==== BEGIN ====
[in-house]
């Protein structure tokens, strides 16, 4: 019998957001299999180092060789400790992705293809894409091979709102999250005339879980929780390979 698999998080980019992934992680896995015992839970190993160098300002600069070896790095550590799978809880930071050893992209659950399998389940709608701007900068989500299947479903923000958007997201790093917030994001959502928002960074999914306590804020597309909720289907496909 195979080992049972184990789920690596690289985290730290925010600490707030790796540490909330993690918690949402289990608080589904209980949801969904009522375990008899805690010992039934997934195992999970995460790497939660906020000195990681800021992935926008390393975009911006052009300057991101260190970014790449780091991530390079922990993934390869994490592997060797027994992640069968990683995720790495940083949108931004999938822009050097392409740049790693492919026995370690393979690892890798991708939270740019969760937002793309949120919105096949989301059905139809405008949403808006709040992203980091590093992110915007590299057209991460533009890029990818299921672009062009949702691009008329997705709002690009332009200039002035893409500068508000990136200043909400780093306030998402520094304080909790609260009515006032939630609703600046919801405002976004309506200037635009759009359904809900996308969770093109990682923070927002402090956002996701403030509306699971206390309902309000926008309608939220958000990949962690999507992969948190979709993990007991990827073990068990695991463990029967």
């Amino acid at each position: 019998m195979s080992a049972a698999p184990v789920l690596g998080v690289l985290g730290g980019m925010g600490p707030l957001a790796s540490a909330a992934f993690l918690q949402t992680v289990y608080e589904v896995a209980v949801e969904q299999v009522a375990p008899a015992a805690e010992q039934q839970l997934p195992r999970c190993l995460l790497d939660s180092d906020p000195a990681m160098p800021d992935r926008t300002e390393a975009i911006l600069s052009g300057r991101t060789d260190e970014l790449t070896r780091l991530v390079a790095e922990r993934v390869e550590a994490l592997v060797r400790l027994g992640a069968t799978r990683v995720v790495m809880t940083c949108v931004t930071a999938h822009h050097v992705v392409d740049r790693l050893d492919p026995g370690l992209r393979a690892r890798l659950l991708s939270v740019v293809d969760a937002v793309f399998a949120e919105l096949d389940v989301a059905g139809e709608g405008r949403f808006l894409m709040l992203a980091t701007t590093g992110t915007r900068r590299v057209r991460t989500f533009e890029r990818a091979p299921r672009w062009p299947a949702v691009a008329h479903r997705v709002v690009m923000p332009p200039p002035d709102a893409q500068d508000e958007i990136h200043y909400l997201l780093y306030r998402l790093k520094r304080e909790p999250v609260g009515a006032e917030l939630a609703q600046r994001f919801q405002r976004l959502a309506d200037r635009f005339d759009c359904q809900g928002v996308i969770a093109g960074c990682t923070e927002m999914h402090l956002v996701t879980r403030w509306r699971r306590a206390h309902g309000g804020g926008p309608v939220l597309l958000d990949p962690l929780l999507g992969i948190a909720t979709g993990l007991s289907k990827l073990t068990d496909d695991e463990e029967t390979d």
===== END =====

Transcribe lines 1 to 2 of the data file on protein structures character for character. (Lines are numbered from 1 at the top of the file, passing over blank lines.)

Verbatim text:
[in-house]
């Protein structure tokens, strides 16, 4: 019998957001299999180092060789400790992705293809894409091979709102999250005339879980929780390979 698999998080980019992934992680896995015992839970190993160098300002600069070896790095550590799978809880930071050893992209659950399998389940709608701007900068989500299947479903923000958007997201790093917030994001959502928002960074999914306590804020597309909720289907496909 195979080992049972184990789920690596690289985290730290925010600490707030790796540490909330993690918690949402289990608080589904209980949801969904009522375990008899805690010992039934997934195992999970995460790497939660906020000195990681800021992935926008390393975009911006052009300057991101260190970014790449780091991530390079922990993934390869994490592997060797027994992640069968990683995720790495940083949108931004999938822009050097392409740049790693492919026995370690393979690892890798991708939270740019969760937002793309949120919105096949989301059905139809405008949403808006709040992203980091590093992110915007590299057209991460533009890029990818299921672009062009949702691009008329997705709002690009332009200039002035893409500068508000990136200043909400780093306030998402520094304080909790609260009515006032939630609703600046919801405002976004309506200037635009759009359904809900996308969770093109990682923070927002402090956002996701403030509306699971206390309902309000926008309608939220958000990949962690999507992969948190979709993990007991990827073990068990695991463990029967």